The following article by RW Carl Ek is reprinted from the November 2009 issue of The Connecticut Freemasons publication, which is running a series of articles celebrating the 20th anniversary of our mutual recognition. Read other articles in this series: 20 Years.
(Editor’s note: in the span of several months in mid-1989, the Grand Lodge, A.F. & A.M. of Connecticut and the Grand Lodge, F. & A.M., Prince Hall Affiliates, of Connecticut, Inc. crafted an agreement that changed how Masonry operated, not just in Connecticut, but worldwide. In our eighth installment, we examined the responses nationwide and worldwide when both Grand Lodges overwhelmingly approved resolutions of mutual recognition. This is the final installment in a series of stories in Connecticut Freemasons that have celebrated the 20th anniversary of mutual recognition.)
Part of the reason for the publication of this series of articles was to collect and preserve the memories of those who were a part of the process of achieving mutual recognition two decades ago. Being able to speak with both Gail Smith’s, Lew Myrick, Ken Hawkins, and others who, it can be argued, made the recognition happen, provides a valuable historical record for the future, removed as far as possible from speculation and conjecture.
It should not have come as a surprise, then, when information not previously available to this author came to light after the publication of the October 2009 Connecticut Freemasons. MWPGM Richard A. Hodgson, now retired to Arizona, was a part of the meeting held at the request of the United Grand Lodge of England (UGLE) to discuss recognition. Slightly excerpted, his account follows.
“The day following my installation, together with Past Grand Masters Harrison, Desmond, and Lorenson, I went to Boston to meet with the Grand Secretary and Chairman of the Committee of General Purposes of the Grand Lodge of England, a board having duties similar to our Committee of Recognition. Unfortunately I do not remember the name of the Chairman. [Editor’s note: presumably this was Michael Higham of the UGLE.] Most Worshipful Darling [Charles Darling, MWGM of Massachusetts] met us at the Grand Lodge to host the meeting but declined to take part.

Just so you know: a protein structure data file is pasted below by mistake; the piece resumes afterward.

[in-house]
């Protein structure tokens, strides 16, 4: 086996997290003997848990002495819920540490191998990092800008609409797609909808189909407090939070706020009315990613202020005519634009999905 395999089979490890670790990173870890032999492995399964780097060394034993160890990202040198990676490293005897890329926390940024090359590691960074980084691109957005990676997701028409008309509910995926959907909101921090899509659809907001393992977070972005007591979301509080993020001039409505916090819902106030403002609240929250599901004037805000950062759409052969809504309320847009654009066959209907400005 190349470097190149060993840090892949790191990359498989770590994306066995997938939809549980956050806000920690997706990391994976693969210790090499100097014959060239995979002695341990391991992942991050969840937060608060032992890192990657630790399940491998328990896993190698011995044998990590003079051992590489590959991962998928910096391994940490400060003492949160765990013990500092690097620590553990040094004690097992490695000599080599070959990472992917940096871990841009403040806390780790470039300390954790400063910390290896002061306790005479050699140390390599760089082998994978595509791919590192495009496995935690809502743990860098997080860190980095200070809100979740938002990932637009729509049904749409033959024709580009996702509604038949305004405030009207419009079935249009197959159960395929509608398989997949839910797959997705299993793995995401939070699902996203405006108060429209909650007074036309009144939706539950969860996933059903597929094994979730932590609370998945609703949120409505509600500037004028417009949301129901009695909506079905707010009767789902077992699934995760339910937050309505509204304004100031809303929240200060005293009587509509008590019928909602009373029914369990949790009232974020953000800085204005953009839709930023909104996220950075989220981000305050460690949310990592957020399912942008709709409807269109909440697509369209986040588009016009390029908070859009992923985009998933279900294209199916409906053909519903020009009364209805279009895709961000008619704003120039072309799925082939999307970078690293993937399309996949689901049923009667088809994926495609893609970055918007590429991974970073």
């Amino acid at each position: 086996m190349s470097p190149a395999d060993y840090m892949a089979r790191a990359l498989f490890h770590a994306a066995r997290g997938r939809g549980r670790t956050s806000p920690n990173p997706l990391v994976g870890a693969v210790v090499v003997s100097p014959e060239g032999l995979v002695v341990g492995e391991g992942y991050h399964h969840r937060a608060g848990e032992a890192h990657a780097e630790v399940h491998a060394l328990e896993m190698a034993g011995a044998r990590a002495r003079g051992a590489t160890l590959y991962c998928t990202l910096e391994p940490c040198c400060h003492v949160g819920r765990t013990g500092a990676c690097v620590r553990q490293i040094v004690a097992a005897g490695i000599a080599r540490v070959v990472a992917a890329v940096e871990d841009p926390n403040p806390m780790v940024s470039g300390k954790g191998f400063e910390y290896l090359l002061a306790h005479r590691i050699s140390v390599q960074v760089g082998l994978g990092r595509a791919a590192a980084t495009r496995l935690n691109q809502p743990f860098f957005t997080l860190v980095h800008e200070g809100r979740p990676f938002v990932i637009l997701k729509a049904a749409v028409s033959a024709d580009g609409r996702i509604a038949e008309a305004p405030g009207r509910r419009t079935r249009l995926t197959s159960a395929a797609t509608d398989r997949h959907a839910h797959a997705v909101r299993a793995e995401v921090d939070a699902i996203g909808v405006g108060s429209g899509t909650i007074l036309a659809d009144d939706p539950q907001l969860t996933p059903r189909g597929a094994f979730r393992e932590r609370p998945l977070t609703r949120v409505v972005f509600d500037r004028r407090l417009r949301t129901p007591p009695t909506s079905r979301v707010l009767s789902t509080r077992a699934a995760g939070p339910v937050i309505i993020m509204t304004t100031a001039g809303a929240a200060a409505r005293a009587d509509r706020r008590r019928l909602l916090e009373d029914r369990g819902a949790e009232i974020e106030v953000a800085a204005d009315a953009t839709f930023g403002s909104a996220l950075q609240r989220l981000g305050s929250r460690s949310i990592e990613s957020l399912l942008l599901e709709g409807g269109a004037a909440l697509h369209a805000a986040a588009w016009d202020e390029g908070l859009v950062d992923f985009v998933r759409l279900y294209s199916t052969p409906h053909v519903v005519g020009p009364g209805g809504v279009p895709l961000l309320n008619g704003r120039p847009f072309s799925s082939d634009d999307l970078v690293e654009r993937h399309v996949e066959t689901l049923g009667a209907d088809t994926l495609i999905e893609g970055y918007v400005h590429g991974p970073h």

“On arrival we were met by Most Worshipful Brother Don Smith and Right Worshipful James Wood, Grand Master and Grand Secretary of the Grand Lodge of Washington. As well as Grand Master, Brother Don was a Judge of the Supreme Court of Washington…MW Don asked that although I was entitled to conduct the meeting as the Grand Master of Connecticut, that I consider allowing Most Worshipful Brother Dean Massey, Grand Master of Wisconsin, then also Dean of Law at the University of Wisconsin, to conduct, as he had come prepared with a great deal of research.
“I then welcomed and introduced all and asked Brother Massey to present his questions and concerns to the English brothers. Brother Dean had indeed come prepared.